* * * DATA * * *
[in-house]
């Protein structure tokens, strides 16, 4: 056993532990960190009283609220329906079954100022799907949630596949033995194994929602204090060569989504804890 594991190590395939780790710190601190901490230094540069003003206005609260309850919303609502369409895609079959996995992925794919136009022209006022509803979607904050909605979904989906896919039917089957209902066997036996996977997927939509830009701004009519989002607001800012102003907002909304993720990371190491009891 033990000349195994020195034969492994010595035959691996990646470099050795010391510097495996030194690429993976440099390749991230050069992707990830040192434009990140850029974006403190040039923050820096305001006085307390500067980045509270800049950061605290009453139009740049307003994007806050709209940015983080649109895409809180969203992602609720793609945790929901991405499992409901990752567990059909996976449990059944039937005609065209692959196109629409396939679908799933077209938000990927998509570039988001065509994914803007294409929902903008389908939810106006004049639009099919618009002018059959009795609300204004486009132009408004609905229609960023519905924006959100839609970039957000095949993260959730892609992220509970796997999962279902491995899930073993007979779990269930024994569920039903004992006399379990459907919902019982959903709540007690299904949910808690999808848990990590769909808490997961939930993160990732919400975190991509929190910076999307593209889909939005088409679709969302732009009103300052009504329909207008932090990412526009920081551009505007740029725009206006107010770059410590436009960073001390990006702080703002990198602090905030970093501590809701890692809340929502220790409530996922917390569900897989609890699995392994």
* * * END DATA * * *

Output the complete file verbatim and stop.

[in-house]
């Protein structure tokens, strides 16, 4: 056993532990960190009283609220329906079954100022799907949630596949033995194994929602204090060569989504804890 594991190590395939780790710190601190901490230094540069003003206005609260309850919303609502369409895609079959996995992925794919136009022209006022509803979607904050909605979904989906896919039917089957209902066997036996996977997927939509830009701004009519989002607001800012102003907002909304993720990371190491009891 033990000349195994020195034969492994010595035959691996990646470099050795010391510097495996030194690429993976440099390749991230050069992707990830040192434009990140850029974006403190040039923050820096305001006085307390500067980045509270800049950061605290009453139009740049307003994007806050709209940015983080649109895409809180969203992602609720793609945790929901991405499992409901990752567990059909996976449990059944039937005609065209692959196109629409396939679908799933077209938000990927998509570039988001065509994914803007294409929902903008389908939810106006004049639009099919618009002018059959009795609300204004486009132009408004609905229609960023519905924006959100839609970039957000095949993260959730892609992220509970796997999962279902491995899930073993007979779990269930024994569920039903004992006399379990459907919902019982959903709540007690299904949910808690999808848990990590769909808490997961939930993160990732919400975190991509929190910076999307593209889909939005088409679709969302732009009103300052009504329909207008932090990412526009920081551009505007740029725009206006107010770059410590436009960073001390990006702080703002990198602090905030970093501590809701890692809340929502220790409530996922917390569900897989609890699995392994």